Genetic variation analyses showed that the presence of novel variants varied widely among genes. For example, the largest number of novel variants (≥20) was observed on CYP3A4, CYP3A5, SULT1A1, GGCX, F11, F5, F8, and F9. High functional impact variants were present on CYP2B6 (MAF, 50%), CYP2C8 (MAF 1%), CYP3A4 (MAF 8%), F5 (MAF 2%), and VKORC1 (MAF 1%). These are relevant for its allele frequency, the dozens of drugs they metabolize, and because their impact predicts a stop codon. CYP2B6 and CYP3A4 are among the most polymorphic genes thus, it is not surprising the presence of relevant novel variants. Similarly, for VKORC1 population differentiation has been previously reported and the presence of a novel variant with a high functional impact may be in part, a consequence of this stratification (Bonifaz-Peña et al., 2014). Novel variants on major metabolizing genes, CBR1, CYP1A2, CYP3A4, CYP3A5, P2RY2, and UGT1A6 represented 40–50% of novel and known variants, suggesting that the collection of variation on these genes is probably not yet complete in Mestizos. Other metabolizing genes, CYP1B1, CYP2C18, CYP2C19, UGT1A members, CYP2E1, SULT2B1, and SULT1A1 showed a low proportion of novel-to-know variants (Figure 1). This may not necessarily mean that genetic variation is complete for these genes. For example, SULT1A1 presented 63 known and 19 novel variants ranking this gene as second with the largest number of variants.

Also, we confirmed population differences previously reported with an Fst > 0.19, on VKORC1 rs9934438 and four variants on UGT2B15 when comparing to YRI and CHB (Bonifaz-Peña et al., 2014). Differences between Mestizos and CEU were observed for UGT2B15, CYP2E1, CYP1A2, CYP4F2, UGT2B7, F12, and F12 (ST5). Interestingly, a few variants showed an Fst > 0.20 between Mestizos from this study and Mexicans from Los Angeles (MXL) from the 1000 genome project, on CYP2C8, CYP2C18, and CYP4F2 relevant for the pharmacokinetics of coumarins, phenytoin, vitamin K, and lipids. Allele frequencies of all variants are listed on ST6. Observations on these relevant pharmacogenes highlight the need to for a cautious implementation of pharmacogenomics in Mexican Mestizos.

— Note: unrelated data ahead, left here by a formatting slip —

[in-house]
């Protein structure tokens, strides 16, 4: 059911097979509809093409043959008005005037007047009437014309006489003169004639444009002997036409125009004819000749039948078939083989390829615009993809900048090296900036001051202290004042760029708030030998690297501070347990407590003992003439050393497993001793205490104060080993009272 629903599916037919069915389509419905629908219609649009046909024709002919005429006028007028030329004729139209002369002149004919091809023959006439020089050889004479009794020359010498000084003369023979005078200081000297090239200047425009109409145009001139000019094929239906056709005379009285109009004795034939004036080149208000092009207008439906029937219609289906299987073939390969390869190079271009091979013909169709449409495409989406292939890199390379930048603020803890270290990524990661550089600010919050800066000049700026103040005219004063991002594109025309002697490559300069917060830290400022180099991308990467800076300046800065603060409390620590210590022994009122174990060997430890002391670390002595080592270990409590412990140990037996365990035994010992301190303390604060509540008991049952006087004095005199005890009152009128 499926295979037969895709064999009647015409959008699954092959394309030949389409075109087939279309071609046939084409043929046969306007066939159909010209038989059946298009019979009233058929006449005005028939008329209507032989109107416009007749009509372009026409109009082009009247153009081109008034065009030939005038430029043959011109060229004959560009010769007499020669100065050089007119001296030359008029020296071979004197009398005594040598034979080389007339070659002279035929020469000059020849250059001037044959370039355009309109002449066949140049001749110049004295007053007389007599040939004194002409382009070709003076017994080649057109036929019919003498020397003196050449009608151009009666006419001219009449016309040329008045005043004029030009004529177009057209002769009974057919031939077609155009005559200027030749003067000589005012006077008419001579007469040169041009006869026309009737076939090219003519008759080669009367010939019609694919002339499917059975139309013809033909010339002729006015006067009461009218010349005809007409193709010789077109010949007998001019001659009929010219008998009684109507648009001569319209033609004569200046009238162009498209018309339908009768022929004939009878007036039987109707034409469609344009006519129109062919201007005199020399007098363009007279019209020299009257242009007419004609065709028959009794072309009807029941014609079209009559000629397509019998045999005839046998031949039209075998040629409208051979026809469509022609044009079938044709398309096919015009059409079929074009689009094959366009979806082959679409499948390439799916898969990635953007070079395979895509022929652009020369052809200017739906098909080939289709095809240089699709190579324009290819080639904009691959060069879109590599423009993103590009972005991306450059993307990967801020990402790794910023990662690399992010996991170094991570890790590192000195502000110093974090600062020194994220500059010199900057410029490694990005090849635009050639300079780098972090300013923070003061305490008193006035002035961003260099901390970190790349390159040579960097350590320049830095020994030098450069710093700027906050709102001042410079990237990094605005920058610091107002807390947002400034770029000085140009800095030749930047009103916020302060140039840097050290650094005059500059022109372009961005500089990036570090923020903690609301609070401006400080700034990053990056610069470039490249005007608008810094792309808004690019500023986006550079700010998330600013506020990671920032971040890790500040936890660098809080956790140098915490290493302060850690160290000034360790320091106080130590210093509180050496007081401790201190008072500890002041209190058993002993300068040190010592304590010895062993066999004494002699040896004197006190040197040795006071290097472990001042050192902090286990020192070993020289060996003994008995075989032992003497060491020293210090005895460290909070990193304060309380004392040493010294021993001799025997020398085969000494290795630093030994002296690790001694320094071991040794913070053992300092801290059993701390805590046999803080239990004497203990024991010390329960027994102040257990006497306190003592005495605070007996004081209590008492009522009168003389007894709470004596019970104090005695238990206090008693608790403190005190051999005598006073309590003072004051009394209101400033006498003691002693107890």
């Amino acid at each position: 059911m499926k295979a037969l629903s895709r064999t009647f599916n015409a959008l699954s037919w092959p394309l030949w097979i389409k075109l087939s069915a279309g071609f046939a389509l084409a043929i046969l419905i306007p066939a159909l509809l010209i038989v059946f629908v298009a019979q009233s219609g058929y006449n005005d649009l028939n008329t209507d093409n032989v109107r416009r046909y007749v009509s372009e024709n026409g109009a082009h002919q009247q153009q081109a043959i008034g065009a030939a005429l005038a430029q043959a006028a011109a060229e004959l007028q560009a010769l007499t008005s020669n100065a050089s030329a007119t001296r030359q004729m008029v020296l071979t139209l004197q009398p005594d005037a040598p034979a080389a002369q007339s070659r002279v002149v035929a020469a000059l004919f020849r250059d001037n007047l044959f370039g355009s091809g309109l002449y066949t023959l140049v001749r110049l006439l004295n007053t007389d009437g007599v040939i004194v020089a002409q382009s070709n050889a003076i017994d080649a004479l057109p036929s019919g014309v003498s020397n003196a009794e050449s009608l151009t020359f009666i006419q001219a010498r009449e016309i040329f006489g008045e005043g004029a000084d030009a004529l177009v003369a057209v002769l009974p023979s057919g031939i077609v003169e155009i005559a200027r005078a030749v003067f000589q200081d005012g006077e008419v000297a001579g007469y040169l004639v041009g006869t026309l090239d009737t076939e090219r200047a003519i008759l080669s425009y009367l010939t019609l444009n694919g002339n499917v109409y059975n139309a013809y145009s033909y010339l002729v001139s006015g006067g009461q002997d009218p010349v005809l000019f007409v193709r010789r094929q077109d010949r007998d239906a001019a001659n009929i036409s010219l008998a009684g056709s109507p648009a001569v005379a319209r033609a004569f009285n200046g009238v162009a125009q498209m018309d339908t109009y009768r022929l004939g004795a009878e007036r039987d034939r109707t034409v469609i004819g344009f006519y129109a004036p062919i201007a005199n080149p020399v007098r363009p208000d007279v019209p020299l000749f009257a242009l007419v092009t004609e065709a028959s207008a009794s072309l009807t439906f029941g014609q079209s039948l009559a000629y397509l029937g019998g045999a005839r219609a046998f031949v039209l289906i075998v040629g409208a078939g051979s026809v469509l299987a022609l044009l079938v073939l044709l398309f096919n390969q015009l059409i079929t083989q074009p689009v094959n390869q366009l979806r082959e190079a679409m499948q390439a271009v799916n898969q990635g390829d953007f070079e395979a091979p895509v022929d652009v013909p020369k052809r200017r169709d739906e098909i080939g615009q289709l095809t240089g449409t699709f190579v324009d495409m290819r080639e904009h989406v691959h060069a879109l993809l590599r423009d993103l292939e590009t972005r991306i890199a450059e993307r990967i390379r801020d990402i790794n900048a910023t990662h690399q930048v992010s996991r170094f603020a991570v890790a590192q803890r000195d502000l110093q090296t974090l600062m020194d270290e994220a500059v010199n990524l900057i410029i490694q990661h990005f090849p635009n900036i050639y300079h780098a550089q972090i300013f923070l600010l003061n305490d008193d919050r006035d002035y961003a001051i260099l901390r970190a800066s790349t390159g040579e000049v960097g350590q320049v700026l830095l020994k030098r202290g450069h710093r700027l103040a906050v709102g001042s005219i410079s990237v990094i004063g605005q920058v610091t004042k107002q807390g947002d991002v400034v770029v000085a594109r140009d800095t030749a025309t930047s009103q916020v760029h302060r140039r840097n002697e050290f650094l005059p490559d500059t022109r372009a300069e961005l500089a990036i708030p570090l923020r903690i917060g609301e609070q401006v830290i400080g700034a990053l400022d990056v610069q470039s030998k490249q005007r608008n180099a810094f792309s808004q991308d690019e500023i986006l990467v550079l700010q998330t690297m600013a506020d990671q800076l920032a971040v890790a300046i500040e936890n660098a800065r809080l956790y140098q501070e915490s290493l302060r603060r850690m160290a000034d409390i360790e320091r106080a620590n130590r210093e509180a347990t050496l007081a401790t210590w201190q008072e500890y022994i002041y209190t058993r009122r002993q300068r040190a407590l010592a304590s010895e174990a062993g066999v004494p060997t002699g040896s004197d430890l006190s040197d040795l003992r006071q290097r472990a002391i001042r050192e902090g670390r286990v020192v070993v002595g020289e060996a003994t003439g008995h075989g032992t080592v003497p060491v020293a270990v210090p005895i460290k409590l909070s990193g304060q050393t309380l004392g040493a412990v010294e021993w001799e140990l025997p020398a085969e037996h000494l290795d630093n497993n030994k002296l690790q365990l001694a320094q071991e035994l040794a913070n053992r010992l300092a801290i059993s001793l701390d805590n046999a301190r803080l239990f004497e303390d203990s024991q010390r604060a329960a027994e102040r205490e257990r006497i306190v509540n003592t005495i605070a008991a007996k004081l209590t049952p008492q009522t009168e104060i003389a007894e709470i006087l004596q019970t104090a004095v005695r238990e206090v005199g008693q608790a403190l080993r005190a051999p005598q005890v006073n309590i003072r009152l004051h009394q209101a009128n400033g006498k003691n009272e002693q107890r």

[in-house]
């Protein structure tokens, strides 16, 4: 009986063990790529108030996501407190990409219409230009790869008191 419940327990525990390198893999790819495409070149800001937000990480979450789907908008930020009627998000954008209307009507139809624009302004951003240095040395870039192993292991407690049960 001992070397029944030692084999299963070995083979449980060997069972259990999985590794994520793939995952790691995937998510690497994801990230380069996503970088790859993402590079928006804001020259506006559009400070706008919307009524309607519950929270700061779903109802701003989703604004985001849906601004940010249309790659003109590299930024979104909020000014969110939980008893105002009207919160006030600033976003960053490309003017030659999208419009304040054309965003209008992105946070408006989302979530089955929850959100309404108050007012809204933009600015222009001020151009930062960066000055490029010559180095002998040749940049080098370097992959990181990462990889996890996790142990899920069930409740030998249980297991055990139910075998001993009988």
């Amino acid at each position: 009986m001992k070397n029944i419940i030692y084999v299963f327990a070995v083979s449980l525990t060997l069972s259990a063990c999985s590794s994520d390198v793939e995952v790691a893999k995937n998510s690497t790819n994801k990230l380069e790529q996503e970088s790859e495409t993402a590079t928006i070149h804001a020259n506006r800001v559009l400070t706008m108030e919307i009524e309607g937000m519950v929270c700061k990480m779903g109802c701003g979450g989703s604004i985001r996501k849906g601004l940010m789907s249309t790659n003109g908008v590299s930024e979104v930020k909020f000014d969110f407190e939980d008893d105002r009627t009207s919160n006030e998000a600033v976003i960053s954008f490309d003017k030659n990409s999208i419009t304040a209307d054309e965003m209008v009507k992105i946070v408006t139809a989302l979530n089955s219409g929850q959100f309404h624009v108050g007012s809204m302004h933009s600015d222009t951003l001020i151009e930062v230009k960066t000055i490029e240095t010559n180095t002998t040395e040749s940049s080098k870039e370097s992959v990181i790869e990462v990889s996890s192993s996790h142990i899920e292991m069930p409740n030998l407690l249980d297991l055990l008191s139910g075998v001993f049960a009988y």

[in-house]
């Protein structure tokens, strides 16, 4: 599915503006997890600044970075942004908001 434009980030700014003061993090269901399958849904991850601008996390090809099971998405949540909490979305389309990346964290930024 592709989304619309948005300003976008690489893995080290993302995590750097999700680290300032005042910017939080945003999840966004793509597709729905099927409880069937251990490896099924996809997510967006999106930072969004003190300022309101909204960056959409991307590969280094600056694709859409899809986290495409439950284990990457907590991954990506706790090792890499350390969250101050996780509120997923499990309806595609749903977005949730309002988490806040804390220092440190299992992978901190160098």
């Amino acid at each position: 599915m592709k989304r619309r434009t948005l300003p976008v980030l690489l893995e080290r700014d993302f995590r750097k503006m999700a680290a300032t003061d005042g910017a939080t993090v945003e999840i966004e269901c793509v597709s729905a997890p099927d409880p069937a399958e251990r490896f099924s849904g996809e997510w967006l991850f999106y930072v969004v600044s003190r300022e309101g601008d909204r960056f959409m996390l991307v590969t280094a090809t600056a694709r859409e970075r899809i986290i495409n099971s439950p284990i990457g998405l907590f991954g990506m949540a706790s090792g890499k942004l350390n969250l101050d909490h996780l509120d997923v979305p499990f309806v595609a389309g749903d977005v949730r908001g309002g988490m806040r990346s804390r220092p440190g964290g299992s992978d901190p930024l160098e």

We developed a pharmacogenetic model to estimate acenocumarol dose testing over four thousand variants. The model considered relevant variants on, SULT1A1, CYP2D8P, and VKORC1. For the latter gene, variants, rs8050894 and rs9934438, are well-known pharmacogenetic markers of coumarin dosing with the highest PharmGKB level of evidence. The interaction of these SNPs has already been reported as part of a haplotype (CG vs. TA) that aids to classify patients into high and low dose requirements (Rieder et al., 2005).

Interestingly, the model did not associate variants on CYP4F2 or CYP2C9 with acenocumarol dose (Table 4). Maybe because CYP4F2 (rs2108622) has a lower impact (Danese et al., 2012), and R-acenocumarol is metabolized by several CYPs other than CYP2C9. Moreover, reported variants that impair CYP2C9 activity are present in low frequency in Mexican Mestizos (Villegas-Torres et al., 2015). Instead, we observed dose association with variants on SULT1A1 and CYP2DP8. CYP2D8P is a pseudogene in the CYP2D cluster comprising CYP2D6, CYP2D7P, and CYP2D8P the former known to metabolize around 25% of all prescribed drugs. This cluster seems to have rapidly evolved due to environmental adversity with ethnic differences (Heim and Meyer, 1992). Wang et al identified a CYP2D6 transcription enhancer in the CYP2D cluster supporting the consideration of variants outside the CYP2D6 loci for functional genotyping (Wang et al., 2015). We identified a new variant on CYP2D8P POS.42547668, 26 Kbp upstream CYP2D6, and although there is no xenobiotic metabolism reported for this pseudogene, we can speculate that this variant is in LD with another one affecting gene expression or drug metabolism. The inclusion of many variants to dissect a pharmacogenetic phenotype is becoming more common as it increases our knowledge in paths and network interactions not previously considered (Cruz-Correa et al., 2017; Oliveira-Paula et al., 2017).